with insulation at American Cyanamid, and which involved repairing piping and changing the screens inside the boilers. After a day of working with asbestos products, Goss's clothes would be covered with white dust and at times he would have to use an air hose to blow the dust off.
During Goss' employment at American Cyanamid, the asbestos-containing products were not labeled with warnings, nor were any written instructions ever given to Goss advising him to take precautions when using asbestos products. American Cyanamid began to advise their employees to take precautions in the 1970's, and in 1971, Porter Hayden began placing health warnings on any asbestos-containing products it distributed.
The deposition of Patullo, who died from lung cancer prior to trial, was introduced into evidence at trial. Patullo was employed as a pipefitter's assistant at American Cyanamid for six months in 1948. Patullo returned to American Cyanamid in 1950 and remained employed there as a departmental mechanic until 1976 or 1978. During that time, Patullo installed and removed asbestos-containing pipe covering manufactured by Johns-Manville. When the pipe covering and other insulation materials were cut, a dust was produced which Patullo inhaled. Patullo also worked in the same areas as other pipe coverers while they were cutting and installing insulation, although his labor union contract prohibited him from installing pipe fitting if the job required more than fifteen feet of material.
During his employment at American Cyanamid, Patullo never noticed any health warnings on the packages of the asbestos-containing products. Written safety instructions were not issued to Patullo advising him to take precautions when using asbestos-containing products. Towards the end of Patullo's employment, American Cyanamid required that he wear a mask on the job.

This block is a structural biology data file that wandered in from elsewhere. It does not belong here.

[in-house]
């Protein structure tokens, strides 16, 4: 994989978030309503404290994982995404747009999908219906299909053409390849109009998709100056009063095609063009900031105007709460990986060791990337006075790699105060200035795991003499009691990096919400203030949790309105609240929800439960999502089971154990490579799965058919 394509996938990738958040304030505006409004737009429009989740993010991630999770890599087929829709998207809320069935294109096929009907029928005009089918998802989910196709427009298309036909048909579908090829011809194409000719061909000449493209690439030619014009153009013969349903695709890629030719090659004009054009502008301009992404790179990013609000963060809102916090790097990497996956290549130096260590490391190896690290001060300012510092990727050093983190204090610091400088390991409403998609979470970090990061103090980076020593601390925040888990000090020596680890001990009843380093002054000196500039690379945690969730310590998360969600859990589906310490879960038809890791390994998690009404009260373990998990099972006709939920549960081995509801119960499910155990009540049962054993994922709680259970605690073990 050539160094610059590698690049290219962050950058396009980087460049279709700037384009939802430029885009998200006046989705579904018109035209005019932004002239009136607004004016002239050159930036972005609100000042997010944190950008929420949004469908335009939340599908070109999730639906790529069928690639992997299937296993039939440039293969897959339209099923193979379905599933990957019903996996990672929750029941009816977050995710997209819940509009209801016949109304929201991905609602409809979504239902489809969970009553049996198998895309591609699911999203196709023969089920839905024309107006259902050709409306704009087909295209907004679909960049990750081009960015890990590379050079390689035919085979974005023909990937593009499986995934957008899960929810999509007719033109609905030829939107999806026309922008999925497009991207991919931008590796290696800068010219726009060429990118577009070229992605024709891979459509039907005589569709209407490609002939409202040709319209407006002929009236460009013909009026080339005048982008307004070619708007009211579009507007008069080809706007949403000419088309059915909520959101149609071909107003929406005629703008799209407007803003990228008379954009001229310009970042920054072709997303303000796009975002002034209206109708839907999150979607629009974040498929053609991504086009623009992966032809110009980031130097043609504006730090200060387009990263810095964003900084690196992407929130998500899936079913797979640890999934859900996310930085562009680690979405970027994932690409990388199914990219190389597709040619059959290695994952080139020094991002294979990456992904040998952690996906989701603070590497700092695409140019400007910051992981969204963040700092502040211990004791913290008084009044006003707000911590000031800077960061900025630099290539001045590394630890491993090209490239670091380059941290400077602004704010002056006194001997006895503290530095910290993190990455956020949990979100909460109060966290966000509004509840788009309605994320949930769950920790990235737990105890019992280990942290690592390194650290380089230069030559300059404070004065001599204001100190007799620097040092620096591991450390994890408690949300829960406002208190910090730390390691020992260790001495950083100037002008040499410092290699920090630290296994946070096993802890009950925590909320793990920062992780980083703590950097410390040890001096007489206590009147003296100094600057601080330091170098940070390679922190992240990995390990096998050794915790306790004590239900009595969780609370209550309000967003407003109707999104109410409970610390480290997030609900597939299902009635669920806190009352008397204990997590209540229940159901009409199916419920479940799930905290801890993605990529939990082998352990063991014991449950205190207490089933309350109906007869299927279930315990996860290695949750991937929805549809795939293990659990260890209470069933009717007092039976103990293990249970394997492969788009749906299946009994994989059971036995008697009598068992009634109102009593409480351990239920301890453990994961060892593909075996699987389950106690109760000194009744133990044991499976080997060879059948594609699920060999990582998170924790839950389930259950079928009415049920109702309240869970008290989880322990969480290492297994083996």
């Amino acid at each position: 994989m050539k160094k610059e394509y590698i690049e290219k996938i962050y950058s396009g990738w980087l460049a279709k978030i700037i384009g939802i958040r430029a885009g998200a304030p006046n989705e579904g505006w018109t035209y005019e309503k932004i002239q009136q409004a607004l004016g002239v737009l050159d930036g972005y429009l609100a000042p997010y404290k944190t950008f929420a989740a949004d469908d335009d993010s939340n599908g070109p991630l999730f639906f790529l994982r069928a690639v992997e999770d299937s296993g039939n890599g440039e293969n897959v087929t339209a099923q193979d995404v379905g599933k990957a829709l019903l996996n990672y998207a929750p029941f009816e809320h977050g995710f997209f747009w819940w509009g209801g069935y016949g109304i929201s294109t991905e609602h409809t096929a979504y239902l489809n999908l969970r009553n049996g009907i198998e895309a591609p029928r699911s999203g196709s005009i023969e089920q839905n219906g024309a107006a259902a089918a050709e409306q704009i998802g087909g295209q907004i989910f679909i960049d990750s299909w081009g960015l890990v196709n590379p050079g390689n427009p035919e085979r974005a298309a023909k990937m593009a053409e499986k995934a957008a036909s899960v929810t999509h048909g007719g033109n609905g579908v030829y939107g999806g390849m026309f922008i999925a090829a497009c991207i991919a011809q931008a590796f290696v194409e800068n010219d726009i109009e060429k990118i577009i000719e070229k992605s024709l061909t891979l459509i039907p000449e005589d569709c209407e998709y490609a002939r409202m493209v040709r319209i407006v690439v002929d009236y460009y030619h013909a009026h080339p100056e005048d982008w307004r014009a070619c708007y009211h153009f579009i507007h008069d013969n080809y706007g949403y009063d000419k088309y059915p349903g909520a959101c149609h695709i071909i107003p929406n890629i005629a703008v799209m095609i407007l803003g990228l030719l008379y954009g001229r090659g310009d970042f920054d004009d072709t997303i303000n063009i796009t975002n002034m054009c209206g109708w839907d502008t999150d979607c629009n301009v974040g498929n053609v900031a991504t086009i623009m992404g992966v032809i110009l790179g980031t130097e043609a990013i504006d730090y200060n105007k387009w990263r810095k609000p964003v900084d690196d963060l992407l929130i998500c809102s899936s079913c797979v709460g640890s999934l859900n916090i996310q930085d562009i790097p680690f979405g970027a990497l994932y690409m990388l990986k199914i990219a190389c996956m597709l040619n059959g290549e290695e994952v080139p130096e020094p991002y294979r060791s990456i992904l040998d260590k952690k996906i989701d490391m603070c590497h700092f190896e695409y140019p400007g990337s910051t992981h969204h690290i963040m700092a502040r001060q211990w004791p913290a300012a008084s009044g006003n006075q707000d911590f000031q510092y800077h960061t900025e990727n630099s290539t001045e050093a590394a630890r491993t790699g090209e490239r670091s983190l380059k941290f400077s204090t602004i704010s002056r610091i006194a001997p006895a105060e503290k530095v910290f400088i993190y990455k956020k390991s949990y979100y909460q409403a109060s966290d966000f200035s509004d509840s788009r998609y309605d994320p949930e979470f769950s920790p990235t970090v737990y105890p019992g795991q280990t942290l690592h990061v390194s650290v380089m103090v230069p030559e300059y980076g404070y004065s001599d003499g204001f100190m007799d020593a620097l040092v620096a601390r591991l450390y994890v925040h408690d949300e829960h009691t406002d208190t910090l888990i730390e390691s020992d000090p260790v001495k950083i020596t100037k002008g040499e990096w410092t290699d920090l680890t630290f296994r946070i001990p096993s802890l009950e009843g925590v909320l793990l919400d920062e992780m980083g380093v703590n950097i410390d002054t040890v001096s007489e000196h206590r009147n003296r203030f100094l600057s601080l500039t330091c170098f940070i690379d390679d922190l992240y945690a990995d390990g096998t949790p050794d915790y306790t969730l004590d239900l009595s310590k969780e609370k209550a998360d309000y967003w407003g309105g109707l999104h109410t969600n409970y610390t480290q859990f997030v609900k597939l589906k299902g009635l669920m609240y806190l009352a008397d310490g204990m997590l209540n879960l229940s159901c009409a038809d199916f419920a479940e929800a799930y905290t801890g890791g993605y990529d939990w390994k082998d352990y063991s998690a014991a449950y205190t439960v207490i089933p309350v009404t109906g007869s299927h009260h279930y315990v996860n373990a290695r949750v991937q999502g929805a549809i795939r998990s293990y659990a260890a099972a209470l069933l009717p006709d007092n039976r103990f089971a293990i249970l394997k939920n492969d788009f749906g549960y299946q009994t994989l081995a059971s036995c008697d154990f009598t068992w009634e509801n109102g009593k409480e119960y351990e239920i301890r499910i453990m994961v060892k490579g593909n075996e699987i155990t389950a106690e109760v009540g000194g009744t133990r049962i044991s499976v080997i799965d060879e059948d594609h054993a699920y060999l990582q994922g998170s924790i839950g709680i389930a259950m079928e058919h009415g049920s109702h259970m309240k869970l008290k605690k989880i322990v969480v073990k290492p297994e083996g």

Frank Brandt, who was also employed by American Cyanamid from 1936 until 1982 except for three years between 1942 and 1945 when he was in the military, worked throughout all areas of the plant installing insulation. Brandt testified that he used Johns-
Manville pipe covering approximately ninety percent of the time and that Porter Hayden delivered the asbestos materials to American Cyanamid. He also testified that after working with the asbestos insulation, his clothes, face and body would be covered with white dust, so that he "looked like a snowman." According to Brandt, there were no health warnings on the packages of the asbestos-containing products that he used. Between 1936 until the early 1970's, Brandt installed insulation in areas where Goss and Patullo regularly worked. Brandt worked with Patullo, using the asbestos materials approximately once every two or three months, and worked with Goss, using the asbestos materials, approximately once per month.
Goss, Patullo and Patullo's wife, Theresa Patullo, instituted these actions against Porter Hayden and other manufacturers and distributors of asbestos-containing products to recover damages for the personal injuries sustained as a result of this exposure to asbestos-containing industrial products. Patullo died sometime after the action was instituted. Mrs. Patullo, who was named executrix of his estate, amended the complaint to seek wrongful death and survivorship damages. The cases were consolidated for trial. Prior to trial, all defendants, with the exception of Porter Hayden and defendant Cleaver Brooks Co. (Cleaver Brooks), settled or were dismissed from the case. At the Conclusion of Goss's proofs, Goss dismissed his direct claim against Cleaver Brooks, but the latter remained in the case on Porter Hayden's cross-claim for contribution. At the Conclusion of all of the proofs, the trial court granted Cleaver Brooks' motion for a judgment of dismissal. Thereafter, the trial court denied Porter Hayden's motion for a directed verdict on the ground that plaintiffs failed to demonstrate that they were exposed to any asbestos-containing products distributed or installed by it on a frequent, regular and proximate basis, as required by Sholtis v. American Cyanamid Co., 238 N.J. Super. 8, 568 A.2d 1196 (App. Div. 1989).